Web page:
Individual variation in growth is high in cooperative breeders and may reflect plastic divergence in developmental trajectories leading to breeding vs. helping phenotypes. However, the relative importance of additive genetic variance and developmental plasticity in shaping growth trajectories is largely unknown in cooperative vertebrates. This study exploits weekly sequences of body mass from birth to adulthood to investigate sources of variance in, and covariance between, early and later growth in wild meerkats (Suricata suricatta), a...

Data from: Short-term variations in gene flow related to cyclic density fluctuations in the common vole

Bertrand Gauffre, Karine Berthier, Pablo Inchausti, Yannick Chaval, Jean-François Cosson & Vincent Bretagnolle
In highly fluctuating populations with complex social systems genetic patterns are likely to vary in space and time due to demographic and behavioural processes. Cyclic rodents are extreme examples of demographically instable populations that often exhibit strong social organisation. In such populations, kin structure and spacing behaviour may vary with density fluctuations and impact both the composition and spatial structure of genetic diversity. In this study, we analysed the multiannual genetic structure of a cyclic...

Data from: Do mites evolving in alternating host plants adapt to host switch?

Sara Magalhães, Aurelie Cailleau, Elodie Blanchet & Isabelle Olivieri
A fluctuating environment may be perceived as a composition of different environments, or as an environment per se, in which it is the fluctuation itself that poses a selection pressure. If so, then organisms may adapt to this alternation. We tested this using experimental populations of spider mites that have been evolving for 45 generations in a homogeneous environment (pepper or tomato plants), or in a heterogeneous environment composed of an alternation of these two...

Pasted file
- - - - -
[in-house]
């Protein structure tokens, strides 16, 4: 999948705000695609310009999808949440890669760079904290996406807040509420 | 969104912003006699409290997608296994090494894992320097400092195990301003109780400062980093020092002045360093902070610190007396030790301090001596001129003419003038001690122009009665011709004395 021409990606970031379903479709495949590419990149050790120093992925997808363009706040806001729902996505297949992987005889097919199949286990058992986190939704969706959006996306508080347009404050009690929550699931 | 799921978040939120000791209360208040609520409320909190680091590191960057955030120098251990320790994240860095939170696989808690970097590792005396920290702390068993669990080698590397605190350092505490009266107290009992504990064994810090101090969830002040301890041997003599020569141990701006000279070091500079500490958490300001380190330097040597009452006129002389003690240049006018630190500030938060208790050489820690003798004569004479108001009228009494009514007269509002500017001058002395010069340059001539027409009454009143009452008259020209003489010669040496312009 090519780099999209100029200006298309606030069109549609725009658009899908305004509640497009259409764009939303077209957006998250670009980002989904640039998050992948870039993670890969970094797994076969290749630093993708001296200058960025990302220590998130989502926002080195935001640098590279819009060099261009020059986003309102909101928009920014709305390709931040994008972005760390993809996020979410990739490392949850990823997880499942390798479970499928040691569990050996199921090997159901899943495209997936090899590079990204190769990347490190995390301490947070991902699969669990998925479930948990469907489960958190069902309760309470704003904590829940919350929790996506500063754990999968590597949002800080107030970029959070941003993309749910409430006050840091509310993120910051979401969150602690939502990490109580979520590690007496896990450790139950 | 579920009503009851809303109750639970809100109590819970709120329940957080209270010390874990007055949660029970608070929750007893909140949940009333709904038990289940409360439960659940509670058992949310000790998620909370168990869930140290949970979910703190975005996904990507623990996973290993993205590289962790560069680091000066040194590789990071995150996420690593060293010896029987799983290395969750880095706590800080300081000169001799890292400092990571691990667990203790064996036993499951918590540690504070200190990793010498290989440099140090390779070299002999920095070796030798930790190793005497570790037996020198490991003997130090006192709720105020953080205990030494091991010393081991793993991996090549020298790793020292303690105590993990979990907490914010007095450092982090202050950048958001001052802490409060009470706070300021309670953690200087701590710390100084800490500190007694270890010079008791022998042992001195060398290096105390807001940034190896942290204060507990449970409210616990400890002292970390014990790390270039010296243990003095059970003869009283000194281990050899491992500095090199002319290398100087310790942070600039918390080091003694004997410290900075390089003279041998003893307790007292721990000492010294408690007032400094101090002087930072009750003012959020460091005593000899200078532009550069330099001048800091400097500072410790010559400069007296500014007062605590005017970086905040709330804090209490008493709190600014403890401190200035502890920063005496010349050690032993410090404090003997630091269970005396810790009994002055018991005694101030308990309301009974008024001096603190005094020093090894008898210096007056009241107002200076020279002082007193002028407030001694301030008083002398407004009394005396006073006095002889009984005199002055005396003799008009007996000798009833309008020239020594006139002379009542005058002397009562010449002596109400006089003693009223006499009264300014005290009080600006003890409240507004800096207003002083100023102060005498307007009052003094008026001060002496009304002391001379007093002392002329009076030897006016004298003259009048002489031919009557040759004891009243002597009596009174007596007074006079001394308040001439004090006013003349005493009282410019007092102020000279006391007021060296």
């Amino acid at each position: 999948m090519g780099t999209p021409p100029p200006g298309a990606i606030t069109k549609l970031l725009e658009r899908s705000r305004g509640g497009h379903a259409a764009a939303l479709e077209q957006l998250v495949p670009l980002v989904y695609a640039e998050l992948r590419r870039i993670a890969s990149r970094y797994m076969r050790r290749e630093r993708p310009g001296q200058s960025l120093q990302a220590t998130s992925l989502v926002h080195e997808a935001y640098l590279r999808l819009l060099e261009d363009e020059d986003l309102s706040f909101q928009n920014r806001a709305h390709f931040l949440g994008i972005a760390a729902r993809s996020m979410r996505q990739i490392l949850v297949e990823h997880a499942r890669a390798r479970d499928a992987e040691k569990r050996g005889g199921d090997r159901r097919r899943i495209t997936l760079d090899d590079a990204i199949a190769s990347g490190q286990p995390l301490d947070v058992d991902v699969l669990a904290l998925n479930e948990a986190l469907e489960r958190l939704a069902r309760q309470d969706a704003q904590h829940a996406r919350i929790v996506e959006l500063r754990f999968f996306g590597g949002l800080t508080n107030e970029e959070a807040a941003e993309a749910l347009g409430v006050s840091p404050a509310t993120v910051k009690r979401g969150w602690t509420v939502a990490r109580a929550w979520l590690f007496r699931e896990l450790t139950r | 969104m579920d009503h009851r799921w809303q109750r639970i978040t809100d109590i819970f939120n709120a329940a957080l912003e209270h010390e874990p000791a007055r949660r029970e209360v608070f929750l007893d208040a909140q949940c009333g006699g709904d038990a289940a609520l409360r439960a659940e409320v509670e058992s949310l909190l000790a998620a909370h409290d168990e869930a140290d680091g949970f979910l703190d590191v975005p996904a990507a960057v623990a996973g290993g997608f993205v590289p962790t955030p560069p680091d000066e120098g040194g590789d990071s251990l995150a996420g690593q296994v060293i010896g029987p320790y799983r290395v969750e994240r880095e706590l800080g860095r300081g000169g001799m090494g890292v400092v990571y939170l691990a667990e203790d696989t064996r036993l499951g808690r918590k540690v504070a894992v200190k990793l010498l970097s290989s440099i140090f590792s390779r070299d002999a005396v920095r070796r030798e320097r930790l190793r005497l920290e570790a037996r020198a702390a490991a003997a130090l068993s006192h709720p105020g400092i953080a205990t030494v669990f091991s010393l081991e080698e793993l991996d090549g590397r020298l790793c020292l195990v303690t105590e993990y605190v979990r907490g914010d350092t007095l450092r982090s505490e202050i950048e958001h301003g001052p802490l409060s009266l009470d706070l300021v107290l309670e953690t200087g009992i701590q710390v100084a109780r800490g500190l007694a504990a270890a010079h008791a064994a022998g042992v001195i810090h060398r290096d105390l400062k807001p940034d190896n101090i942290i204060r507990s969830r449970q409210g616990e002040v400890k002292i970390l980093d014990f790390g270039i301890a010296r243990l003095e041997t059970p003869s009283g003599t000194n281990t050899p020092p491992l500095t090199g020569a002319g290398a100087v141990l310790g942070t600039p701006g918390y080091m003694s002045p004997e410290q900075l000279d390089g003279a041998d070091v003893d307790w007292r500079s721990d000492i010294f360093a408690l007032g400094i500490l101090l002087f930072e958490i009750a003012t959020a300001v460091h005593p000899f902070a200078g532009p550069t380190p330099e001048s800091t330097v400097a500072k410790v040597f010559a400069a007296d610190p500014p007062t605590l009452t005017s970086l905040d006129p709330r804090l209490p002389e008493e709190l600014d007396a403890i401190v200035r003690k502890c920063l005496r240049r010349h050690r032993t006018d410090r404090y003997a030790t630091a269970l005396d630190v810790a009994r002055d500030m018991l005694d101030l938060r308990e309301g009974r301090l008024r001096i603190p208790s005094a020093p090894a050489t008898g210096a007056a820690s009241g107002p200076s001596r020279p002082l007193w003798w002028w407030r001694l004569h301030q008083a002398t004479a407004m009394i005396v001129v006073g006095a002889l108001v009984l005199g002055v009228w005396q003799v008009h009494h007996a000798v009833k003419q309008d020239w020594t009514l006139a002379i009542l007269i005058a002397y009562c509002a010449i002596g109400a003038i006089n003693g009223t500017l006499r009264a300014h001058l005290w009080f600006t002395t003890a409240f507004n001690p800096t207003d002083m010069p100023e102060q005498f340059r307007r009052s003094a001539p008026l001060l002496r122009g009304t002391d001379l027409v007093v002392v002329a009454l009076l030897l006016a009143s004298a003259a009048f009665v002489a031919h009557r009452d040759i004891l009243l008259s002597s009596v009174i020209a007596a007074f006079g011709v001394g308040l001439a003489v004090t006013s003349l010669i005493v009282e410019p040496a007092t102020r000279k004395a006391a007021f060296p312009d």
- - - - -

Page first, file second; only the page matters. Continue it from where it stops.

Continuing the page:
Data from: Bouldering: an alternative strategy to long-vertical climbing in root-climbing hortensias

Carolina Granados Mendoza, Sandrine Isnard, Tristan Charles-Dominique, Jan Van Den Bulcke, Nick P. Rowe, Joris Van Acker, Paul Goetghebeur & Marie-Stéphanie Samain
In the Neotropics, the genus Hydrangea of the popular ornamental hortensia family is represented by climbing species that strongly cling to their support surface by means of adhesive roots closely positioned along specialized anchoring stems. These root-climbing hortensia species belong to the nearly exclusive American Hydrangea section Cornidia and generally are long lianescent climbers that mostly flower and fructify high in the host tree canopy. The Mexican species Hydrangea seemannii, however, encompasses not only long...

Data from: Early life expenditure in sexual competition is associated with increased reproductive senescence in male red deer